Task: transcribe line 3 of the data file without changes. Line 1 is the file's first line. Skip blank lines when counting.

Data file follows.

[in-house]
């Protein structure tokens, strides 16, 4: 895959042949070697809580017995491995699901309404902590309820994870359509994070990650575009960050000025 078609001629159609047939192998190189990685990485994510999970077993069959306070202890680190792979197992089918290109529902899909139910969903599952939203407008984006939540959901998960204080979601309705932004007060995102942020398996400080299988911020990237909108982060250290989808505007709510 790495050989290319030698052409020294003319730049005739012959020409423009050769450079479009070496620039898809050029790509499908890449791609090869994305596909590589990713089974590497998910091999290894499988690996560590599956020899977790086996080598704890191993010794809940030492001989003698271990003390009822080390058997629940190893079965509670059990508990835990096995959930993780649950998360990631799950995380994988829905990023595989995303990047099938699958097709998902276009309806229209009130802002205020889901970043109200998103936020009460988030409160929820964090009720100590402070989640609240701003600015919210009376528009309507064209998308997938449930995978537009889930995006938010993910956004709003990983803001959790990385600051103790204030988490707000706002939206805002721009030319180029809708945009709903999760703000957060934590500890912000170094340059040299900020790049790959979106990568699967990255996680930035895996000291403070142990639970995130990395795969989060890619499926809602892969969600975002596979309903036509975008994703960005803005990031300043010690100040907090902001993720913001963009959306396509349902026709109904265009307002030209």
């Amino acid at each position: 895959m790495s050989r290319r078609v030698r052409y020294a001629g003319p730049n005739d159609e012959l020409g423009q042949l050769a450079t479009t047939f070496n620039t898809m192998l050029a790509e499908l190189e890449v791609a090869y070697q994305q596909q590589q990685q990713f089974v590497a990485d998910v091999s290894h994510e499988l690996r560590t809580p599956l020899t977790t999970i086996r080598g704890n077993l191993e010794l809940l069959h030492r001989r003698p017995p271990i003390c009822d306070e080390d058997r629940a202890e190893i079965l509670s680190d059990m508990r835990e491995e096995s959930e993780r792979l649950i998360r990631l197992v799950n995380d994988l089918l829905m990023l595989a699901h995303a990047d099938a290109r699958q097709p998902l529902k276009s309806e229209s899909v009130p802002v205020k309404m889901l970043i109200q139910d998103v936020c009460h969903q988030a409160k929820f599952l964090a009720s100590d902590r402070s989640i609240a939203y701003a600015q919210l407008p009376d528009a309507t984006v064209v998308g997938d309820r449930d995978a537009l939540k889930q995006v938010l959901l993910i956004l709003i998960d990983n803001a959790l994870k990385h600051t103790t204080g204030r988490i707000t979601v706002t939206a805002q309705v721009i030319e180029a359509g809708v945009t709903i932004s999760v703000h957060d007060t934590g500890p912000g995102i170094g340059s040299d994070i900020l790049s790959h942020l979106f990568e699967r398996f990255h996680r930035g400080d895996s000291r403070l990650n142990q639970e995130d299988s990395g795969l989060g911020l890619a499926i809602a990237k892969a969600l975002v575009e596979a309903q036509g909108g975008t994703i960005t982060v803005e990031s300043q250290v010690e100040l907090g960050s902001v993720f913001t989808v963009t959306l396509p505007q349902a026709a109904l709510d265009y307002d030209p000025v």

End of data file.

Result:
């Amino acid at each position: 895959m790495s050989r290319r078609v030698r052409y020294a001629g003319p730049n005739d159609e012959l020409g423009q042949l050769a450079t479009t047939f070496n620039t898809m192998l050029a790509e499908l190189e890449v791609a090869y070697q994305q596909q590589q990685q990713f089974v590497a990485d998910v091999s290894h994510e499988l690996r560590t809580p599956l020899t977790t999970i086996r080598g704890n077993l191993e010794l809940l069959h030492r001989r003698p017995p271990i003390c009822d306070e080390d058997r629940a202890e190893i079965l509670s680190d059990m508990r835990e491995e096995s959930e993780r792979l649950i998360r990631l197992v799950n995380d994988l089918l829905m990023l595989a699901h995303a990047d099938a290109r699958q097709p998902l529902k276009s309806e229209s899909v009130p802002v205020k309404m889901l970043i109200q139910d998103v936020c009460h969903q988030a409160k929820f599952l964090a009720s100590d902590r402070s989640i609240a939203y701003a600015q919210l407008p009376d528009a309507t984006v064209v998308g997938d309820r449930d995978a537009l939540k889930q995006v938010l959901l993910i956004l709003i998960d990983n803001a959790l994870k990385h600051t103790t204080g204030r988490i707000t979601v706002t939206a805002q309705v721009i030319e180029a359509g809708v945009t709903i932004s999760v703000h957060d007060t934590g500890p912000g995102i170094g340059s040299d994070i900020l790049s790959h942020l979106f990568e699967r398996f990255h996680r930035g400080d895996s000291r403070l990650n142990q639970e995130d299988s990395g795969l989060g911020l890619a499926i809602a990237k892969a969600l975002v575009e596979a309903q036509g909108g975008t994703i960005t982060v803005e990031s300043q250290v010690e100040l907090g960050s902001v993720f913001t989808v963009t959306l396509p505007q349902a026709a109904l709510d265009y307002d030209p000025v």